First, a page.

Wednesday, October 1, 2008


Posted by Peg in South Carolina

Susan has posted on her blog that when she started her current crackle project, she knew she was getting in over her head. My response was that I find that with each new warp I am always getting in over my head in some way or another. Actually, I prefer to state this in terms of challenges. Each new warp brings new challenges.

I have already had the very large challenge of designing the warp. Go here to read something about that. And even that challenge was not done until I did the final slight redesign when I wound my first bout which you can find here.

The process of winding the warp has also revealed another challenge. A small one, mind you, but a nuisance none the less.


Whenever I use a paddle, I seem to put it on the right side of the warping board. Why? Because that is where I begin winding the warp.

Occasionally, however, I end up starting on the left. That is what Warping paddle on left happened with this warp. And so I put the paddle on the left.

The paddle on the left has really proved awkward when it comes time to make the cross at the top of the warping board.

I have since moved it more towards the center which didn’t really help. It was not until I was winding the fourth bout that my hands finally taught me what I had been doing wrong. And it was my hands that taught me, not my head. The memory of the body.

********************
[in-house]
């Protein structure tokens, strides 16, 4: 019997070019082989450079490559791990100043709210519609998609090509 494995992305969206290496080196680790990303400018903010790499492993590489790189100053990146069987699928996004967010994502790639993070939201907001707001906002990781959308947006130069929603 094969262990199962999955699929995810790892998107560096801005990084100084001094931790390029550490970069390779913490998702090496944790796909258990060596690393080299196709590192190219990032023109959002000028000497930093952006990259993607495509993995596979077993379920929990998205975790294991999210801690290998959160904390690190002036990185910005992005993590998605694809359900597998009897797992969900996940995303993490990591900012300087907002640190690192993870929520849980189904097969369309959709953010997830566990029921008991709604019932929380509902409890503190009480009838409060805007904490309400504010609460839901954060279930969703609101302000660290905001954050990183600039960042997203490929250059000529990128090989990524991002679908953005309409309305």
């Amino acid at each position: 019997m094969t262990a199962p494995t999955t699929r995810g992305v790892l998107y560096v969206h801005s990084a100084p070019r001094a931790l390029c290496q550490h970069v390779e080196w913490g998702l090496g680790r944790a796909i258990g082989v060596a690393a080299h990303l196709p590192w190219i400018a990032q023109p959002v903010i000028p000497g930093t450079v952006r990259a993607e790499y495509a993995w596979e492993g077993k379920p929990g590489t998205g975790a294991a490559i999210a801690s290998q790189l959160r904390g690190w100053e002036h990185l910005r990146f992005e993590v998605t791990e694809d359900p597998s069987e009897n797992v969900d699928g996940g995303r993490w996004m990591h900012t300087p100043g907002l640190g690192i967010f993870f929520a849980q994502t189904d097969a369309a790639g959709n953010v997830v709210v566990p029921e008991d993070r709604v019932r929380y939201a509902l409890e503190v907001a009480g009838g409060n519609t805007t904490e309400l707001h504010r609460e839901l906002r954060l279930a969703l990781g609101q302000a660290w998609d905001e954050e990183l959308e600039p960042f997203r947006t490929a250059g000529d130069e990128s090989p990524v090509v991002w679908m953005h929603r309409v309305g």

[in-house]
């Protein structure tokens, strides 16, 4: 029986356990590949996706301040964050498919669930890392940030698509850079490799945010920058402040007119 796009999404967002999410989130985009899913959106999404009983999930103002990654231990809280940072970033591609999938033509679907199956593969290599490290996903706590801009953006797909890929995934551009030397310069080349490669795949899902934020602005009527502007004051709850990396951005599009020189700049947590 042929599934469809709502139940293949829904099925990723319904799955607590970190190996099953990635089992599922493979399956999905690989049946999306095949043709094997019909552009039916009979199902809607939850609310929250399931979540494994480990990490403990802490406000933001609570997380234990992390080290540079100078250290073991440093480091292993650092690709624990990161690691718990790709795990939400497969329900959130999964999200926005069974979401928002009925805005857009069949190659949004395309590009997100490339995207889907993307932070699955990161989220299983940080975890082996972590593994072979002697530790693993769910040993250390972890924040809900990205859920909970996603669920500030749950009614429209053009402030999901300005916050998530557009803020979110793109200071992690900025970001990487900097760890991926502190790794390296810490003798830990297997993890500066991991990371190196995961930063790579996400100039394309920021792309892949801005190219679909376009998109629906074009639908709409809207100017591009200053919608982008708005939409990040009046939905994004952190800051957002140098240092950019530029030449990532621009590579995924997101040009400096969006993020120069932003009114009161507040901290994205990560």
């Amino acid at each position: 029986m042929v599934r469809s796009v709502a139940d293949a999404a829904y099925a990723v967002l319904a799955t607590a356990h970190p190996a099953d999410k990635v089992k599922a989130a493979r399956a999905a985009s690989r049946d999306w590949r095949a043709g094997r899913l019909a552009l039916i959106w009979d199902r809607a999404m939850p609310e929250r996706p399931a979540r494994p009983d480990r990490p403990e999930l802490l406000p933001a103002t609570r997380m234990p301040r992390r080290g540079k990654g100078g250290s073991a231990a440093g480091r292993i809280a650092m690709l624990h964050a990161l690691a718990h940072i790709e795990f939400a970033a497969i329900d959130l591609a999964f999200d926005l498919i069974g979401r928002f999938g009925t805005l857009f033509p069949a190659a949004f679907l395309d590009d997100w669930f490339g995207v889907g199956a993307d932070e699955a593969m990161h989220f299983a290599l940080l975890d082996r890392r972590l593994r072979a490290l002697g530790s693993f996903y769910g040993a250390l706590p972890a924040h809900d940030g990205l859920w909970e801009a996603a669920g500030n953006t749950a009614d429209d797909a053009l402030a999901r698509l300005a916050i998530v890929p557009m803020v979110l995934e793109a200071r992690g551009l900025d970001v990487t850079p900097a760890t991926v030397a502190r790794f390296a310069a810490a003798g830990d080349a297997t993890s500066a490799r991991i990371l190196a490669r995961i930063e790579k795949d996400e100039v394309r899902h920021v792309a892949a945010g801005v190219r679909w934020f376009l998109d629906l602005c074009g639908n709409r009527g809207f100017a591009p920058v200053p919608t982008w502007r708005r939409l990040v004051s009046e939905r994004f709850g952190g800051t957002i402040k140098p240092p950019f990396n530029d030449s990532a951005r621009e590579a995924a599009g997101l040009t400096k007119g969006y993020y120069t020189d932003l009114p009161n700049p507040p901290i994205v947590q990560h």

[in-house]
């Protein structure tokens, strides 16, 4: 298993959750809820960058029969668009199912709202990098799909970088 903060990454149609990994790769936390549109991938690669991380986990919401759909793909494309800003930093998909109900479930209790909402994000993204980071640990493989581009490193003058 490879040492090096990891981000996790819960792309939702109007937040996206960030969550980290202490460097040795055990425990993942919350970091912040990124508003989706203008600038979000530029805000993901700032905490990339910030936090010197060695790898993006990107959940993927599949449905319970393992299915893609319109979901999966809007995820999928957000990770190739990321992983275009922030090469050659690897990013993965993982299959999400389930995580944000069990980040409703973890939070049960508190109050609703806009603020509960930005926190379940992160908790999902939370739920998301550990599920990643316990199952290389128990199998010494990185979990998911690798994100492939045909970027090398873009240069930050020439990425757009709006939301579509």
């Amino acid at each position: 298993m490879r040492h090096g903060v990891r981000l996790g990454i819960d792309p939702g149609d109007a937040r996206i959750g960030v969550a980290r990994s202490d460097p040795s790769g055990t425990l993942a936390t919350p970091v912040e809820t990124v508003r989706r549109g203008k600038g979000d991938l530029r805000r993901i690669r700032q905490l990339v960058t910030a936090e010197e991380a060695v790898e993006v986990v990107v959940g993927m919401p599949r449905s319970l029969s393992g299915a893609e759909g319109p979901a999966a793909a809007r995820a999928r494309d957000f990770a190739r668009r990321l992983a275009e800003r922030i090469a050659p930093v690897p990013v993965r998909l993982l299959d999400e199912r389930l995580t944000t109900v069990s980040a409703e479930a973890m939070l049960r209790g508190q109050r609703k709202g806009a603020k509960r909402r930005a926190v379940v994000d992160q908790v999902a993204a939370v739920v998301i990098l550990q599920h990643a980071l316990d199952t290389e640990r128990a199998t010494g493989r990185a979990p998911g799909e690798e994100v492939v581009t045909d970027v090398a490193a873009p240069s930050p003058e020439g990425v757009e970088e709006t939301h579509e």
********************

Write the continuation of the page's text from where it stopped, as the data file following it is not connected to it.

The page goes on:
Using the paddle on the left side is not going to be the only challenge with this warp. So far I know of three more:

  1. Get the bouts on the loom in the right order and facing the right way. I’ve worked on some solutions before for meeting this challenge, but I had better not let my guard down.
  2. Work out the weft stripes so that the squares are perfect squares. Do I count? Do I measure? Do I do both?
  3. Beating the twill to get a perfect 45-degree diagonal. I have done this before but it doesn’t come naturally and I am out of practice. So I will have to make a cardboard template for checking.

Doubtless there will be other challenges as well, as yet unknown to me. Sometimes ignorance is bliss. Sometimes not.


Well, again the barrel distortion is evident from the white cone of yarn leaning slightly to the right instead of standing straight up. I shall have to remember to take my close ups standing farther away and zooming in. That easily solves the barrel distortion.

Related Posts:

Warping Paddle
Baby Blanket

"Getting In Over My Head" was written by Margaret Carpenter for Talking about Weaving and was originally posted on October 1, 2008. © 2008 Margaret Carpenter aka Peg in South Carolina

1 comment:

Leigh said...

I had to smile at the "over my head" remarks. I'm a member of that same club!

I have to admit that I really don't notice barrel distortion in most photographs. I know it's there, but it's so common that my brain knows how to understand it correctly even if my eyes don't.